Objectives: Pediatric emergency department (PED) patients often present with non-urgent complaints. We attempted to estimate the perceived degree of urgency of the visit and to identify reasons for seeking non-urgent care in the PED by patients and parents. Methods: A prospective survey was completed by parents (for children 17 and younger) and patients (18-21) presenting to a suburban academic PED that sees approximately 15,000 patients per year. A convenience sample of participants was enrolled. Results: Three hundred and five of 334 surveys were completed (91% response rate) over a 3-month period. Twenty-four percent of the chief complaints were perceived by those surveyed as emergent or possibly life-threatening, 23% were felt to be very urgent, and 52% were deemed somewhat urgent or minor. Twenty-five percent of those with minor or somewhat urgent complaints arrived by ambulance. Weekend visits and minority race correlated with a lower degree of perceived urgency. Overall, 79% of those surveyed identified a primary care provider (PCP) for themselves or their child. Of those, 54% had attempted to contact the PCP prior to coming to the PED. Six percent of those who attempted to reach their primary care providers were able to contact them and 52% were told to come to the PED. Conclusions: More than half of patients and parents presenting to the PED believed they had minor or somewhat urgent complaints. While the majority of patients have a regular provider, limited access to timely primary care and convenience may make the PED a more attractive care option than primary care for many parents and patients.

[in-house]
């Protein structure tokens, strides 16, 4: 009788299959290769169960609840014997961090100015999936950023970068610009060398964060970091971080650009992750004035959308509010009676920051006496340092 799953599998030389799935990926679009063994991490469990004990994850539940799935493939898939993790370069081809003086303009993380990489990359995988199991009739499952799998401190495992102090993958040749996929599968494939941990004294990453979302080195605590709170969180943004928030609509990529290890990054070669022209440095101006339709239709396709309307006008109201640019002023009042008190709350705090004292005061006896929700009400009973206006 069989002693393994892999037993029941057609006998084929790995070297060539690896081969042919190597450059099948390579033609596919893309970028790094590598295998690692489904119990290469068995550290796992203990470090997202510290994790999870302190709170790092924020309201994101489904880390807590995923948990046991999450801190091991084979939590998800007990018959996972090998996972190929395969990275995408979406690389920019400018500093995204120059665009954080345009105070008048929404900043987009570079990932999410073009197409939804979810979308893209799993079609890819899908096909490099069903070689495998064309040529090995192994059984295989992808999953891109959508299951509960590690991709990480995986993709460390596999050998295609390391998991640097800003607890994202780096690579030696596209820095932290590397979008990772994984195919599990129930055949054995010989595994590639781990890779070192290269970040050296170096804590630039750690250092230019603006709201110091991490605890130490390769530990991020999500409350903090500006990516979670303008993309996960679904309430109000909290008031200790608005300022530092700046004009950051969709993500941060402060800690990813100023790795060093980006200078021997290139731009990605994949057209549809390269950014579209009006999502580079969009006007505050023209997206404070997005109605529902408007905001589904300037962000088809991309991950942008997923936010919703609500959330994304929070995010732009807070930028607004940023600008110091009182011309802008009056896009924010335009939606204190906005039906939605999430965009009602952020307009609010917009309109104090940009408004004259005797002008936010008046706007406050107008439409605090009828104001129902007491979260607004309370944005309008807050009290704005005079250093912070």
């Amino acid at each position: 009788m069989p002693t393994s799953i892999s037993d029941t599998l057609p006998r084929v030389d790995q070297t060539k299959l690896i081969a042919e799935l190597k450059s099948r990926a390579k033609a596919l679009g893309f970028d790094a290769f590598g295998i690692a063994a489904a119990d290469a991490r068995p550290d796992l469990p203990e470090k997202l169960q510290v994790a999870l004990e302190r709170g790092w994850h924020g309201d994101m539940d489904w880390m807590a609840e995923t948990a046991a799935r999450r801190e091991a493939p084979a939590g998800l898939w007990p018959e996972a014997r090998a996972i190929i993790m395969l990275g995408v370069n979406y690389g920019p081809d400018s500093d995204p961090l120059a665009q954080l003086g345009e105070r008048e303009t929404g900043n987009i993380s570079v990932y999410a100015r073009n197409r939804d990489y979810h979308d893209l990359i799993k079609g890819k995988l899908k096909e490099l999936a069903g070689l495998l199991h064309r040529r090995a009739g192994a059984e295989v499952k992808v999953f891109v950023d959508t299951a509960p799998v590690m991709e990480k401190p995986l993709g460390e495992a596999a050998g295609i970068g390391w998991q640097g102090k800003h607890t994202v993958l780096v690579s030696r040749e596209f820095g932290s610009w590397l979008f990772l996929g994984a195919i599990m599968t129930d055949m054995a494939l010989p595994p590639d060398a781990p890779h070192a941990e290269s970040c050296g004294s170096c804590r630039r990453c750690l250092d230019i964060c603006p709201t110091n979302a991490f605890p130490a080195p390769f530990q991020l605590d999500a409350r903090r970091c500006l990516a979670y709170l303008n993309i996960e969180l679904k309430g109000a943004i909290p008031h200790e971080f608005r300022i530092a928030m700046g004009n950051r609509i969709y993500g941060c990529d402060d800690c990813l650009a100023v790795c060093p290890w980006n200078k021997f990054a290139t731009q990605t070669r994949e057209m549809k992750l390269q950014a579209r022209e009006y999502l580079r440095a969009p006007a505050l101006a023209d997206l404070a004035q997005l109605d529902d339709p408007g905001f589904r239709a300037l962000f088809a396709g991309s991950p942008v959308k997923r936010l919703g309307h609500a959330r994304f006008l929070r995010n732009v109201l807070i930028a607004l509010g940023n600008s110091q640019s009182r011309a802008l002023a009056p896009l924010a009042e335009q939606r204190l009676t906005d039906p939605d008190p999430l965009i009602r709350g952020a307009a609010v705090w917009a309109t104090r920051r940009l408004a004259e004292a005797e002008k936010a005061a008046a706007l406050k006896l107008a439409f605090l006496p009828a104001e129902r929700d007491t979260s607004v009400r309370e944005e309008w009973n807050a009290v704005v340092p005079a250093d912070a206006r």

Source: Western Journal of Emergency Medicine, U.C. Irvine

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Popular Conceptions of the Meaning of Democracy: Democratic Understanding in Unlikely Places